PHOTO: Emily Magid at her Williamson County home on Monday, Aug. 6, 2018./ Photo by Brooke Wanser
By BROOKE WANSER
In the 45 years the Heritage Ball has been held in Franklin, there will likely never be such a colorful, eclectic affair as this September’s event.
Held under a big white tent at Carnton Plantation’s Eastern Flank Battlefield Park, this year’s chair and sponsor Emily Magid wants to bring an air of comfort and joy to the traditional black-tie affair, which she refers to as the “prom.”
“It’s going to be color, it’s going to be comfort, it is going to be whalin’ and shoutin’,” she said, noting the rock ‘n roll band. “I wanted to incorporate a lot of what I thought tie-dye should be, but they wanted an elegance.”
Though she’s a longtime patron of the Heritage Foundation, Magid has only attended a handful of balls.
“Probably five times in 20 years,” she chuckled.
Hosting the Heritage Ball
Four years later, her vision is becoming reality.
Heritage Foundation staff requested she host the ball, offering her the option of a colorful theme.
“I went, well, if y’all will work with me!” she said. “I don’t want to see a sea of black. I’m tired of it.”
In addition to picking the theme, Magid attends meetings and is working to finalize lighting, seating, flowers, and other details.
“It is a huge responsibility, and it’s not just me,” she said. “There are people that are way more immersed in it than I am.”
How much time will she have spent planning this year by the time the ball arrives on September 15?
“I couldn’t even fathom that,” she said. “It’s months.”
Life and upbringing
Twenty-one years ago, Magid moved from Brentwood to her current home in Franklin.
She was born and raised in Nashville’s West End, leaving to attend Stephens College in Missouri when she was 17.
Magid then went to Katharine Gibbs Secretarial School in Boston, she said, “just so I would have something to fall back on, to be able to make a living.”
Though she could have been one herself, Magid began working with the Miss Teenage America Pageant and moved to Dallas for three years.
Anyone who has ever met Magid has surely not forgotten her: her short hair typically sports a favorite color, purple, while she always wears brightly colored shirts and jewelry.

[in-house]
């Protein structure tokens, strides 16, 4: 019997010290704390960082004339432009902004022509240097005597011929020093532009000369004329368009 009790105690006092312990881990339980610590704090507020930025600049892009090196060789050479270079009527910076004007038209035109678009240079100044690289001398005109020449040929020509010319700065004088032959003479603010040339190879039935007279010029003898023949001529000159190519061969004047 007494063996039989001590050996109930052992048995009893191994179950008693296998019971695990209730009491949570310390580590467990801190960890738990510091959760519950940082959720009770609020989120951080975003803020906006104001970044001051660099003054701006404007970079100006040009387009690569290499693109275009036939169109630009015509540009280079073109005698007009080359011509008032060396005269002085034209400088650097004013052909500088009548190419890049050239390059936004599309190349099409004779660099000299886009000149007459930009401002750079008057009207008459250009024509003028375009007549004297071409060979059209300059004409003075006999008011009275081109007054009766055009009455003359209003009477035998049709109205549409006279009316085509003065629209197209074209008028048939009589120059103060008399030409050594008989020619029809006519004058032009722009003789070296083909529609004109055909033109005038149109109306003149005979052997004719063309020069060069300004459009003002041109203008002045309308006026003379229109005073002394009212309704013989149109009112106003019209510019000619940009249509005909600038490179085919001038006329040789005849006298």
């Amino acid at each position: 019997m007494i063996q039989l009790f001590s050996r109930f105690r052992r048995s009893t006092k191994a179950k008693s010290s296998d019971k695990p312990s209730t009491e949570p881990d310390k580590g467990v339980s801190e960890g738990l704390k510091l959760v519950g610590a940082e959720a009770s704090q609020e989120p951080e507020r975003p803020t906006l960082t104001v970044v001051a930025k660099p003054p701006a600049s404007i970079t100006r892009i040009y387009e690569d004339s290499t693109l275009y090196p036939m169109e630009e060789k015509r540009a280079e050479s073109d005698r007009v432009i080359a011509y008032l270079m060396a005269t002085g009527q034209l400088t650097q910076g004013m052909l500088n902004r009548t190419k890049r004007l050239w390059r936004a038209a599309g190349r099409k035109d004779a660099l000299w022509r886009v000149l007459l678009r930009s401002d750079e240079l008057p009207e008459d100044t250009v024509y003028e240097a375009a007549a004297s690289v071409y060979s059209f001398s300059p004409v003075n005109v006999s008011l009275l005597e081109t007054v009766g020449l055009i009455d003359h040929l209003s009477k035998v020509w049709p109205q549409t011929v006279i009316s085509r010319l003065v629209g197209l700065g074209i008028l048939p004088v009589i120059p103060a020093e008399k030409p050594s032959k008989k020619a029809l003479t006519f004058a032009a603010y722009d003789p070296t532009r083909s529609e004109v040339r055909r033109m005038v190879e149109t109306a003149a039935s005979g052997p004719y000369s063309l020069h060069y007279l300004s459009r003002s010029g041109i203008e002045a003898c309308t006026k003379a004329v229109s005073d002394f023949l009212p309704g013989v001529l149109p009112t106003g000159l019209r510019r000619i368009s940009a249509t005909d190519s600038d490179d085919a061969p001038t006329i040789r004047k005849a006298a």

“My mother used to dress me in these monochromatic colors that I hated,” she explained. “She would say, ‘Well, when you have your own money, you can buy what you want!’”
Accepting the challenge, Magid went to work at a clothing store part-time at age 15.
Heritage Foundation and other charitable work
Executive Director Bari Beasley said “history, preservation, community,” the new tagline, “beautifully reflect the mission and vision of the Heritage Foundation.”
“I always loved old places,” Magid said of her interest in the Heritage Foundation. “I loved the Parthenon and going downtown in Nashville.”
Through a conservation effort for what is now Parkway Commons (at the northwest corner of Mack hatcher Parkway and Columbia Avenue) Magid met Mary Pearce, the longtime director of the Heritage Foundation.
“When it was all over, I went back to her and said, thank you so much for being so helpful, what can I do to pay you back for this?”
Pearce said, “You can volunteer.”
Since then, Magid has volunteered with the Foundation every Tuesday for 20 years, doing everything from manning the phones and stuffing envelopes to securing sponsors.
“She has been on such a journey with the Heritage Foundation, and was the fairy godmother of the Franklin Theatre,” Pearce pointed out, noting Magid’s generous donation to save the historic place in 2007.
In addition to her work with the Heritage Foundation, Magid has long been involved with Walden’s Puddle, a wildlife sanctuary, the Franklin Theatre, (which she pitched in a generous donation to help save years ago), the Franklin Housing Authority, Habitat for Humanity, and the Williamson County Animal Center.
An animal and nature lover, Magid cares for the wildlife that teem on her property, laughingly referring to herself as the “possum princess.”
Her land is protected as an easement in the Land Trust for Tennessee; when she dies, her property will remain protected as an animal sanctuary, through Walden’s Puddle.
“Emily is always a delight, and loves to laugh and has a generous heart,” Pearce said. “If you’ve got Emily on your side that’s a good thing.”
Colorful dress code
Truly Alvarenga, the mind behind Nashville’s Pink Elephants Designs, is creating Magid’s ball look, a tiered, tie-dyed silk gown.
Magid advised other women to purchase a white dress and tie-dye it on their own.
“I tell men to get a pair of white jeans or white pants and tie-dye it,” she said. “Tie-dye a shirt, tie-dye suspenders.”
“Color has always appealed to me,” she said. “I’m fascinated by it. It makes me happy, and it makes people happy.”